06. December 2014 · Comments Off on Resolute does not need our help · Categories: Corporate Irresponsibility, Democracy Undermined, Paul Berger · Tags: , ,

I attended Resolute Forest Product’s Boreal Forum held on November 25th. According to Resolute, we were invited for “a community discussion on the future of the Ontario boreal forest and the role it will play in the future prosperity of Northern Ontario”. I believed I was attending an event designed to hear the voices of northern citizens, like me. I was seriously misled. More »

24. November 2014 · Comments Off on Is the Canadian oil game rigged? · Categories: Corporate Irresponsibility, Democracy Undermined, Jason MacLean, Pipelines-Tarsands

“TransCanada plans to spend big, but project uncertainty looms,” read a recent headline in The Globe and Mail.

The newspaper went on to describe TransCanada as a “Calgary-based pipeline and power giant” and explained to those of us who choose to think about sunnier topics than the politics of oil pipelines that the projects in doubt include TransCanada’s proposed Keystone XL and Energy East pipelines.

But TransCanada apparently intends to do more than just spend big. According to documents prepared for TransCanada by Edelman, one of the world’s largest public relations firms, Edelman is advising TransCanada to “add layers of difficulty for our opponents, distracting them from their mission More »

04. October 2014 · Comments Off on National Fiddling Day and… · Categories: Climate Crisis, Democracy Undermined, Freda Davies, Pipelines-Tarsands

No doubt the double entendre was unintended. However, when a bill calling for a National Fiddling Day is introduced late the same afternoon as a quietly tabled report showing extreme climate effects on Canada’s boreal forests, and coming the day after Prime Minister Stephen Harper shunned the UN global climate summit, we are unfortunately left with an image of Nero fiddling amidst the fires of Rome. More »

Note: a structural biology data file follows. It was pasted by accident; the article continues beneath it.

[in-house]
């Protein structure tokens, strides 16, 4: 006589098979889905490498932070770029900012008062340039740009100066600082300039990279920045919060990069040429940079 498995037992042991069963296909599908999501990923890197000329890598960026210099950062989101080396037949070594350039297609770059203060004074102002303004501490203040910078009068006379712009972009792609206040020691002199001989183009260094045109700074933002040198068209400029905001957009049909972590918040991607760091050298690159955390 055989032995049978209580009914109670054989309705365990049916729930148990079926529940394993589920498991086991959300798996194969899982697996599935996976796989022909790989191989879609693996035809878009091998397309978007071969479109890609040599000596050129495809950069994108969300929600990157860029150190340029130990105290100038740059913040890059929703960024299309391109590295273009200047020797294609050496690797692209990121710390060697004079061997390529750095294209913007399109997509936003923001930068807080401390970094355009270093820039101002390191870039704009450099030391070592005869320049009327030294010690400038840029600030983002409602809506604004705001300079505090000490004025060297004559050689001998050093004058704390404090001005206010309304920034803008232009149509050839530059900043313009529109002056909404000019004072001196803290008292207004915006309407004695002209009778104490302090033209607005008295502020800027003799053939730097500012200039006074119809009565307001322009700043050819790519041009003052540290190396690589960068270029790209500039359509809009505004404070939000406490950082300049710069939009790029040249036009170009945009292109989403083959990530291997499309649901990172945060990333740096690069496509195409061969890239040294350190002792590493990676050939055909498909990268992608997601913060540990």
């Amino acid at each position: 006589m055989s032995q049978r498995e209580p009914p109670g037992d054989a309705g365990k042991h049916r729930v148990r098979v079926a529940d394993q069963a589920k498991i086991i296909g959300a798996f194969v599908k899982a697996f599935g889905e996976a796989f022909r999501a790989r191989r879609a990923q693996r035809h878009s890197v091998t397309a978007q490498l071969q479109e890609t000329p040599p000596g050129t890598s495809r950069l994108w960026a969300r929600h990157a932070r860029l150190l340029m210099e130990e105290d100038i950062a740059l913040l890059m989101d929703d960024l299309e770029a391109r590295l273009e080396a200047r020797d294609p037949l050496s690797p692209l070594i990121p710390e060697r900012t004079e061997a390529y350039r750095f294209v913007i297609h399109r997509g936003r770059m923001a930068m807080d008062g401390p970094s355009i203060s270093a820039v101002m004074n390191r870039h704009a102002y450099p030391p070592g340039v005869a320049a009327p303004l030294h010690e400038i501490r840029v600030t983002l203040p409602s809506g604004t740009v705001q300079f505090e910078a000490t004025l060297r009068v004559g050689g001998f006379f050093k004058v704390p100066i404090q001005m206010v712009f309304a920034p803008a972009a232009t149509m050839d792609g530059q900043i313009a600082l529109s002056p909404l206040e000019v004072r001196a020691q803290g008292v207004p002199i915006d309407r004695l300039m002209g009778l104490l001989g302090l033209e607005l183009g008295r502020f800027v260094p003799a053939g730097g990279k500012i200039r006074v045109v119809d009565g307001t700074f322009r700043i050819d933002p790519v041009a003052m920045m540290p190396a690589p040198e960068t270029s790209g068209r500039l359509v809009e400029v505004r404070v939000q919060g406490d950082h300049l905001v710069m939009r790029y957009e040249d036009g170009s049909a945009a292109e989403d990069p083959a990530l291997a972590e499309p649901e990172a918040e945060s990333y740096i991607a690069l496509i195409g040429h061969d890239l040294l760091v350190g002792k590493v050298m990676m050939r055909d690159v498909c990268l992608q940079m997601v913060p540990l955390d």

25. August 2014 · Comments Off on How to save the CBC, climate: tune in, demand better · Categories: Climate Crisis, Democracy Undermined, Jason MacLean, Media

University of Toronto geography professor Danny Harvey recently filed a motion with the National Energy Board urging them to reconsider its refusal to consider the climate change impact of the proposed trans-mountain oil pipeline expansion.

Prof. Harvey’s logic is pretty straightforward. It goes like this:

• New and expanded oil pipelines will facilitate the expansion of tar sands production.
• Expanded tar sands production will significantly increase greenhouse gas emissions.
• Increased greenhouse gas emissions will worsen climate change.
• Worsened climate change will jeopardize the well-being of Canadians, including future generations. More »

18. June 2014 · Comments Off on Big Issue Ignored · Categories: Climate Crisis, Democracy Undermined, Ed Shields

How can it be that we have a provincial election with a myriad of political parties represented and the world’s number one great issue isn’t meaningfully discussed, or even mentioned? Human-induced environmental destabilization is already affecting us with strange and extreme weather and, due to global warming, will only greatly increase with time as we pump more green house gases into our atmosphere. But that is merely one paramount issue ignored during the election. More »

17. May 2014 · Comments Off on A journalist worthy of attention · Categories: Climate Crisis, Democracy Undermined, Freda Davies, Media

Paul Adams, veteran of the CBC and Globe and Mail, who now writes for iPolitics, makes consistently intelligent observations about the dilemma of Canada’s “progressive” opposition parties. In his book, Power Trap, and in his columns, he observes how petty tribal rivalries between the Liberals and New Democrats have blinded and crippled both parties, preventing them from effectively addressing the truly disastrous havoc that Stephen Harper and associates are inflicting upon our democracy, social fabric and environment. More »

14. April 2014 · Comments Off on Canada’s third national policy — us · Categories: Democracy Undermined, Economic Policy, Jason MacLean, Transformative Ideas

Canada’s Third National Policy is an essay every Canadian should read, and an idea that every Canadian should embrace.

In Canada’s Third National Policy, Rod Macdonald and Bob Wolfe argue that Canada has evolved through three national policies.

Canada’s first national policy (np1) was a response to the Great Depression of 1873 and consisted of tariffs to prop up Canadian manufacturers, immigration to the prairies and the construction of a transcontinental transportation infrastructure. Sir John A. Macdonald’s National Policy of 1879 was a superb — if cynical — campaign slogan, and it still fires the ambitions of his party today. More »